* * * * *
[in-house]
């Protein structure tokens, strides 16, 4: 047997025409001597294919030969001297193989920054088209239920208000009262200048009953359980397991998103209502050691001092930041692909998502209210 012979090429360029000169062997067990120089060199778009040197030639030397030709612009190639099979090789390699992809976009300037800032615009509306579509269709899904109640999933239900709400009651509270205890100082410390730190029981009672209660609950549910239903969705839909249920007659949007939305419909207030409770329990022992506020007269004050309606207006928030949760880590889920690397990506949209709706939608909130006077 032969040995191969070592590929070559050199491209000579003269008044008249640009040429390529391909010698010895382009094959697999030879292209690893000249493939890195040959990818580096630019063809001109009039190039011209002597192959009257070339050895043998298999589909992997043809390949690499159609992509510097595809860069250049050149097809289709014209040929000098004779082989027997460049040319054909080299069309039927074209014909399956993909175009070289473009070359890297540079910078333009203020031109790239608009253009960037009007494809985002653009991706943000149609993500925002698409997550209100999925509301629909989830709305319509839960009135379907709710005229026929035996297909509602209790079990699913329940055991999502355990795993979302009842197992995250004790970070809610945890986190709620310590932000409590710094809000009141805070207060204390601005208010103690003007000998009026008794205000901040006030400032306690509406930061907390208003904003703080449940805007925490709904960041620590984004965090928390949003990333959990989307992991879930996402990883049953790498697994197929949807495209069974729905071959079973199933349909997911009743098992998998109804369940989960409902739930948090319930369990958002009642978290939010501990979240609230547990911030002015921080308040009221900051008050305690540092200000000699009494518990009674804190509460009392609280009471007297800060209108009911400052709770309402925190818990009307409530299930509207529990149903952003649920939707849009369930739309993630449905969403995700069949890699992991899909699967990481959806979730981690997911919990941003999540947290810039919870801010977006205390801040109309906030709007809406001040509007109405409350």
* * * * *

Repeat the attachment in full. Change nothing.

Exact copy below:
[in-house]
């Protein structure tokens, strides 16, 4: 047997025409001597294919030969001297193989920054088209239920208000009262200048009953359980397991998103209502050691001092930041692909998502209210 012979090429360029000169062997067990120089060199778009040197030639030397030709612009190639099979090789390699992809976009300037800032615009509306579509269709899904109640999933239900709400009651509270205890100082410390730190029981009672209660609950549910239903969705839909249920007659949007939305419909207030409770329990022992506020007269004050309606207006928030949760880590889920690397990506949209709706939608909130006077 032969040995191969070592590929070559050199491209000579003269008044008249640009040429390529391909010698010895382009094959697999030879292209690893000249493939890195040959990818580096630019063809001109009039190039011209002597192959009257070339050895043998298999589909992997043809390949690499159609992509510097595809860069250049050149097809289709014209040929000098004779082989027997460049040319054909080299069309039927074209014909399956993909175009070289473009070359890297540079910078333009203020031109790239608009253009960037009007494809985002653009991706943000149609993500925002698409997550209100999925509301629909989830709305319509839960009135379907709710005229026929035996297909509602209790079990699913329940055991999502355990795993979302009842197992995250004790970070809610945890986190709620310590932000409590710094809000009141805070207060204390601005208010103690003007000998009026008794205000901040006030400032306690509406930061907390208003904003703080449940805007925490709904960041620590984004965090928390949003990333959990989307992991879930996402990883049953790498697994197929949807495209069974729905071959079973199933349909997911009743098992998998109804369940989960409902739930948090319930369990958002009642978290939010501990979240609230547990911030002015921080308040009221900051008050305690540092200000000699009494518990009674804190509460009392609280009471007297800060209108009911400052709770309402925190818990009307409530299930509207529990149903952003649920939707849009369930739309993630449905969403995700069949890699992991899909699967990481959806979730981690997911919990941003999540947290810039919870801010977006205390801040109309906030709007809406001040509007109405409350």